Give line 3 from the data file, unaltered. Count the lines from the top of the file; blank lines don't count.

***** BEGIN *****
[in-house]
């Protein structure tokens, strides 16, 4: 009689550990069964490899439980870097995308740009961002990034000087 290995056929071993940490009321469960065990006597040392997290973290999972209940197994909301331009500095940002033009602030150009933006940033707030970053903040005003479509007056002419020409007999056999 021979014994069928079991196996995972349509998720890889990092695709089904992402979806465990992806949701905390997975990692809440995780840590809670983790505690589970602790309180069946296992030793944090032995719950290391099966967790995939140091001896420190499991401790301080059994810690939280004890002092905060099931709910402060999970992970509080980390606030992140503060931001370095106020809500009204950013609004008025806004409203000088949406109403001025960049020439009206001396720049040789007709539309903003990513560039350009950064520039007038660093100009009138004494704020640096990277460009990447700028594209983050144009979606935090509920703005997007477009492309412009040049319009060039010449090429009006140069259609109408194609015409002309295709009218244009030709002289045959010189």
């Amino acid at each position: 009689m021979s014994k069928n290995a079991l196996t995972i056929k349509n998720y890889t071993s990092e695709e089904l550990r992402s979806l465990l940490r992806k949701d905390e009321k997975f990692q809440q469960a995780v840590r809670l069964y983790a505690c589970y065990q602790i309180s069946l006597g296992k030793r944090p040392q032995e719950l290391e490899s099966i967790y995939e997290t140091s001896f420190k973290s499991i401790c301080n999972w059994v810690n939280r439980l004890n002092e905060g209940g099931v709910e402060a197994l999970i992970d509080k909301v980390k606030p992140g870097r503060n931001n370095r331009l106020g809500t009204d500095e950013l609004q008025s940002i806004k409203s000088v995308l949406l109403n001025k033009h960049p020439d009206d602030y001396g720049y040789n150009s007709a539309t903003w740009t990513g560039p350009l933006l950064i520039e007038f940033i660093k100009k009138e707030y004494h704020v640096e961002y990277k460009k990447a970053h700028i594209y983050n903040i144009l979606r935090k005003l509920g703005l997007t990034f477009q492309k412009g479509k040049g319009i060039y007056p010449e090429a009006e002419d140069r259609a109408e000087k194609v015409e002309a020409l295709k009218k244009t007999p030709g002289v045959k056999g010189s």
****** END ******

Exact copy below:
């Amino acid at each position: 009689m021979s014994k069928n290995a079991l196996t995972i056929k349509n998720y890889t071993s990092e695709e089904l550990r992402s979806l465990l940490r992806k949701d905390e009321k997975f990692q809440q469960a995780v840590r809670l069964y983790a505690c589970y065990q602790i309180s069946l006597g296992k030793r944090p040392q032995e719950l290391e490899s099966i967790y995939e997290t140091s001896f420190k973290s499991i401790c301080n999972w059994v810690n939280r439980l004890n002092e905060g209940g099931v709910e402060a197994l999970i992970d509080k909301v980390k606030p992140g870097r503060n931001n370095r331009l106020g809500t009204d500095e950013l609004q008025s940002i806004k409203s000088v995308l949406l109403n001025k033009h960049p020439d009206d602030y001396g720049y040789n150009s007709a539309t903003w740009t990513g560039p350009l933006l950064i520039e007038f940033i660093k100009k009138e707030y004494h704020v640096e961002y990277k460009k990447a970053h700028i594209y983050n903040i144009l979606r935090k005003l509920g703005l997007t990034f477009q492309k412009g479509k040049g319009i060039y007056p010449e090429a009006e002419d140069r259609a109408e000087k194609v015409e002309a020409l295709k009218k244009t007999p030709g002289v045959k056999g010189s």